Some of you lined up at 4am to get your hands on a new big screen tv. You saw the words “boxing day doorcrasher” and you poured yourself a thermos of coffee and lawn chair and went to the nearest store. You’re probably already enjoying your big tv and has watched a few sporting events during the past few days. However if you’ve shown some restraint you have a few options to consider. Let’s be honest, not all big tvs are made equal, and many of you have a tv that A: won’t meet your needs or B: will exceed your needs. Picking a tv should not be left to big words in a boxing day flyer, nor should be a result of an impulse buy. Let’s break down some key figures.
Size. If you currently have a 32″ tube tv you’ll want a bigger LCD or plasma tv. That whole “widescreen” effect actually makes your viewing area smaller when watching regular 4:3 tv (which is going to be most of the time). You need to keep in mind that not all tv stations are broadcasting in wide screen format. If you’re happy with your 32″ tube tv then go shopping for a 37″ flat panel tv as the upgrade.
Contrast, brightness, resolution. As a rule of thumb, the bigger number is better. If you’re stuck between 2 tvs, pick the one that has the bigger numbers.
Refresh rate. This only applies to LCD tvs. Most of the tvs on sale will have a 60hz refresh rate. This is pretty standard. If you can get a tv at that price point with a 120hz refresh rate, that’s a deal. Higher refresh rate is better. Again if you’re stuck deciding between 2 tvs pick the one that has a lower response time (ie. 5ms is better than 6ms).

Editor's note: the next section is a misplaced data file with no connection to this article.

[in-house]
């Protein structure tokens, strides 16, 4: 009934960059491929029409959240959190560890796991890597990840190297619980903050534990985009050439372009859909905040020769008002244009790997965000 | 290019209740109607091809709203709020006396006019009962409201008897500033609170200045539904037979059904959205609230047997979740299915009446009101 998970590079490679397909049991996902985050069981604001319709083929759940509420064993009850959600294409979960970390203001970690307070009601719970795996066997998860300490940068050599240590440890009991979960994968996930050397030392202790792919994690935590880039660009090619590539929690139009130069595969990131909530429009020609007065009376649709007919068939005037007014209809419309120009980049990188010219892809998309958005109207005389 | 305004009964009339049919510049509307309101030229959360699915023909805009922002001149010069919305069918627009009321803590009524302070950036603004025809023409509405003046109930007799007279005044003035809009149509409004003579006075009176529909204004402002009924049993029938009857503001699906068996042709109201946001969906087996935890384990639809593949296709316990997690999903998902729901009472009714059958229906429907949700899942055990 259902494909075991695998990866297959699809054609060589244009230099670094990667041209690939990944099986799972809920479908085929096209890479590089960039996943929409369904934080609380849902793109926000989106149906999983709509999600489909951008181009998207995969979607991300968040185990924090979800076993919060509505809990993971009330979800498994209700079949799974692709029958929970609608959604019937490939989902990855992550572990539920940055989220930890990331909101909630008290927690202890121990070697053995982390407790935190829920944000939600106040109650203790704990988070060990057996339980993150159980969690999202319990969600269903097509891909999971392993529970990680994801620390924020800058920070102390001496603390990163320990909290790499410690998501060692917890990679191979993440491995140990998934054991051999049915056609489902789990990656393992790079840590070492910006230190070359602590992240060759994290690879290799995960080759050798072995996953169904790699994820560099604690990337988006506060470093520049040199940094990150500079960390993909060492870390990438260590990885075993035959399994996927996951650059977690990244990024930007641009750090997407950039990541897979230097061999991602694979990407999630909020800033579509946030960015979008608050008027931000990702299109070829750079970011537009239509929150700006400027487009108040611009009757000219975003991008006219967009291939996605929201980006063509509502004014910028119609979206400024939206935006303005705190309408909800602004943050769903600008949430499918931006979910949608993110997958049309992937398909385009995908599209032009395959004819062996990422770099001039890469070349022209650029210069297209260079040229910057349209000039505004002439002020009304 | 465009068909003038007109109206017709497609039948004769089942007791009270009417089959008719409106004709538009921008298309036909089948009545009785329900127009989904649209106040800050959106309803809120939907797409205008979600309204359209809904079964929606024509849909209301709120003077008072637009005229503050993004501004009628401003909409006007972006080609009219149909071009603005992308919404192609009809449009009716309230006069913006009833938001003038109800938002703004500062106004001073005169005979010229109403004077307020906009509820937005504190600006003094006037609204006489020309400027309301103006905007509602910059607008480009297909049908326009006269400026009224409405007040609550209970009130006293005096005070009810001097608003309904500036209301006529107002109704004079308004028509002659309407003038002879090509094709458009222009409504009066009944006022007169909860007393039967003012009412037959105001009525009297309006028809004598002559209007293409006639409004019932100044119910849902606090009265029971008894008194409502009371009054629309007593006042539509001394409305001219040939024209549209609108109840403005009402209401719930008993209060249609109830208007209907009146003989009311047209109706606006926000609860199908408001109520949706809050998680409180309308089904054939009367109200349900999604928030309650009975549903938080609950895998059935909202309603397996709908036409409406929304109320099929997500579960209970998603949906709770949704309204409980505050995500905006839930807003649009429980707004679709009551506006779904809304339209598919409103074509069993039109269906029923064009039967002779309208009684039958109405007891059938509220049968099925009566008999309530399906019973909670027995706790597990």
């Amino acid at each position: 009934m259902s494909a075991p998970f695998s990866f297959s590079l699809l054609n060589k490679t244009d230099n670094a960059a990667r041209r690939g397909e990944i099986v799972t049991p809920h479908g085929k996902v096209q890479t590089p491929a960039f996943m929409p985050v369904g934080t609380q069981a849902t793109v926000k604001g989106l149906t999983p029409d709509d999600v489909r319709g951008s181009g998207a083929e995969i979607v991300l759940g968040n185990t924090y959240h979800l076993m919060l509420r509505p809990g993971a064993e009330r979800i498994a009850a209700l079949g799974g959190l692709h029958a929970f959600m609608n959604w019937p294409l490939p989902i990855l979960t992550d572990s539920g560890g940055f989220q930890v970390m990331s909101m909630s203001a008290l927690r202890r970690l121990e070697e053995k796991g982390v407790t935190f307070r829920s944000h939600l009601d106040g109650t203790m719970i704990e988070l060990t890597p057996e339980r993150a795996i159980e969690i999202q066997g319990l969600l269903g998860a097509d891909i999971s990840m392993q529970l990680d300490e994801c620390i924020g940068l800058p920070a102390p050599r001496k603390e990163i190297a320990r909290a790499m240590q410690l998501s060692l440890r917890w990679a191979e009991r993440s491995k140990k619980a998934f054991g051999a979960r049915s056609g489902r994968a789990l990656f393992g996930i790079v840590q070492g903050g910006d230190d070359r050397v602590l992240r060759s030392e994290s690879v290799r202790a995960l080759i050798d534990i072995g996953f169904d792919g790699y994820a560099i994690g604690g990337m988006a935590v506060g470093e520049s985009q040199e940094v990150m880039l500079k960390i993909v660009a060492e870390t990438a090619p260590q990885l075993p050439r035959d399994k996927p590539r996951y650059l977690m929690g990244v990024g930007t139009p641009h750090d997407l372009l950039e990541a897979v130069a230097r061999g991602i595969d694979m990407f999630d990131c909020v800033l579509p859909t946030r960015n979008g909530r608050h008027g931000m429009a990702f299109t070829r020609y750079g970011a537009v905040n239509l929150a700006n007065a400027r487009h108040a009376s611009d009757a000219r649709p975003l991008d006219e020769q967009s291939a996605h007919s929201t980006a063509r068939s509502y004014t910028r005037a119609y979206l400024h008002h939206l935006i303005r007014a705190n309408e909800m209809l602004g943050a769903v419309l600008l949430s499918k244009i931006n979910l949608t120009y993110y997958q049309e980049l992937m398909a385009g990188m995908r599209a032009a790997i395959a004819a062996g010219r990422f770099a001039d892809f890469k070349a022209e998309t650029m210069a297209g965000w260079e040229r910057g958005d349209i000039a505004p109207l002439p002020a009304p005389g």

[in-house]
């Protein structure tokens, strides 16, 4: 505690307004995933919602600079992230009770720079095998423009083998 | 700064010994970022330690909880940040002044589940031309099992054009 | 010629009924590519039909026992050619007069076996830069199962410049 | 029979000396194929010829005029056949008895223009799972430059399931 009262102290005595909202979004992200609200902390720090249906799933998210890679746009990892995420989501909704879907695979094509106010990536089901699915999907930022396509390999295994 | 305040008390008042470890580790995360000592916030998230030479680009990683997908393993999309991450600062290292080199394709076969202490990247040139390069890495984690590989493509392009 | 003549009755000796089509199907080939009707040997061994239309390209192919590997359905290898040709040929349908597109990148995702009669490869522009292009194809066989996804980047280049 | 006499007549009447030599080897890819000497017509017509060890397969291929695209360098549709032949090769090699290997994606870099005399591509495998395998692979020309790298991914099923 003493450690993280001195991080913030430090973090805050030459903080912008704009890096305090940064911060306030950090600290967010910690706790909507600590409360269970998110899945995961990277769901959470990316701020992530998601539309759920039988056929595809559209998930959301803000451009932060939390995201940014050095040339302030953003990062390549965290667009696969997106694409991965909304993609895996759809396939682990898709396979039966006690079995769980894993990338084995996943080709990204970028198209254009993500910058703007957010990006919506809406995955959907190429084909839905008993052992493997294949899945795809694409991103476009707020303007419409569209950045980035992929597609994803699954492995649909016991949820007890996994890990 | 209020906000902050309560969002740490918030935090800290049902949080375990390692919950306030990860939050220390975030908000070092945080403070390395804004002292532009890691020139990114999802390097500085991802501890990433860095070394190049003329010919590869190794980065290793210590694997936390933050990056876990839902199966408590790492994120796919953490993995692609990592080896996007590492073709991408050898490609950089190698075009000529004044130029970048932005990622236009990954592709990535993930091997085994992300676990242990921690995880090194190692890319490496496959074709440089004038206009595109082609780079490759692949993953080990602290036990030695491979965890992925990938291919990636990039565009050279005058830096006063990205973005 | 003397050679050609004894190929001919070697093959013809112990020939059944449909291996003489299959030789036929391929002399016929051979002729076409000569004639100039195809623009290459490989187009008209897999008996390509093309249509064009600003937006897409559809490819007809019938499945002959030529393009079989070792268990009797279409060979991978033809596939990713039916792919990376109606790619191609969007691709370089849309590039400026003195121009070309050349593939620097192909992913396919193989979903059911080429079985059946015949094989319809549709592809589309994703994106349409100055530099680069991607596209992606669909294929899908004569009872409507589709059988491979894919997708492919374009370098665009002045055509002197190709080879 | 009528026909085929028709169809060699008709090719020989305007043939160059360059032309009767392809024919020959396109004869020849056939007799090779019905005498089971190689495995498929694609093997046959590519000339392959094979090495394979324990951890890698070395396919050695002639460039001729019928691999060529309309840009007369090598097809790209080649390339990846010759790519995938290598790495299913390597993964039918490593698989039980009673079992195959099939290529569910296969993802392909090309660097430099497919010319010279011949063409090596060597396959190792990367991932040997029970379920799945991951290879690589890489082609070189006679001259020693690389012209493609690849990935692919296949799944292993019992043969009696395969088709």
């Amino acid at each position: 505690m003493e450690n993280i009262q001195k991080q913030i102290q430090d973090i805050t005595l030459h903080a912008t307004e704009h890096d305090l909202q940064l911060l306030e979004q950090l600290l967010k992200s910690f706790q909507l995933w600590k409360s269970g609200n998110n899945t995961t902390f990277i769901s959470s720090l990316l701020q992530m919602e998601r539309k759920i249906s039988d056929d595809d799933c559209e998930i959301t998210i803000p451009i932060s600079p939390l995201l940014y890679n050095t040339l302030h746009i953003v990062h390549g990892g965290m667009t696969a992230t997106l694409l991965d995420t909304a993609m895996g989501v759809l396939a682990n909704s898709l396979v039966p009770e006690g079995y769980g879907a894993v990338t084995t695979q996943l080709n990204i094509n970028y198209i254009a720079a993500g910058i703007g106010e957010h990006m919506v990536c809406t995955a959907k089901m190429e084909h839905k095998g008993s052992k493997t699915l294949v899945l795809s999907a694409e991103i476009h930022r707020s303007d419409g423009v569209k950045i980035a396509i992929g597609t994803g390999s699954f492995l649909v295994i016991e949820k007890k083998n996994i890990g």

Connections. Make sure it has at least 2 HDMI inputs. Everything else just depends on what video/audio equipment you own and the connections they use. S-video, component, RCA. Having a built in tv tuner (or even digital) is just a bonus feature if the tv has it.
Display capabilities 480/720/1080?? 720p is the standard which pretty much every single tv is going to have. Pretty much everything of what you will watch from a HD cable feed will be of this quality. Even watching regular DVDs (non blu-ray) is fine with 720p. 1080 is a must if you have a blu-ray dvd player. AND if you buy tvs once every 10 years. It comes down to a value thing. It’s definitely worth it to spend an extra $100 to get the 1080p. However, if you like to buy stuff and hope to fill up every room in your house with a flat panel tv and need an excuse … well I’ll leave that up to you.
Also, in general, placing a tv higher will fool your senses into thinking you have a bigger tv. If you can wall mount it or even get a tall stand go for it. Don’t go higher than sitting eye level or standing eye level. (ie. try putting your tv on the floor and watching tv, then put it up on a stand and watch, it really does make a difference).
Enjoy your tv!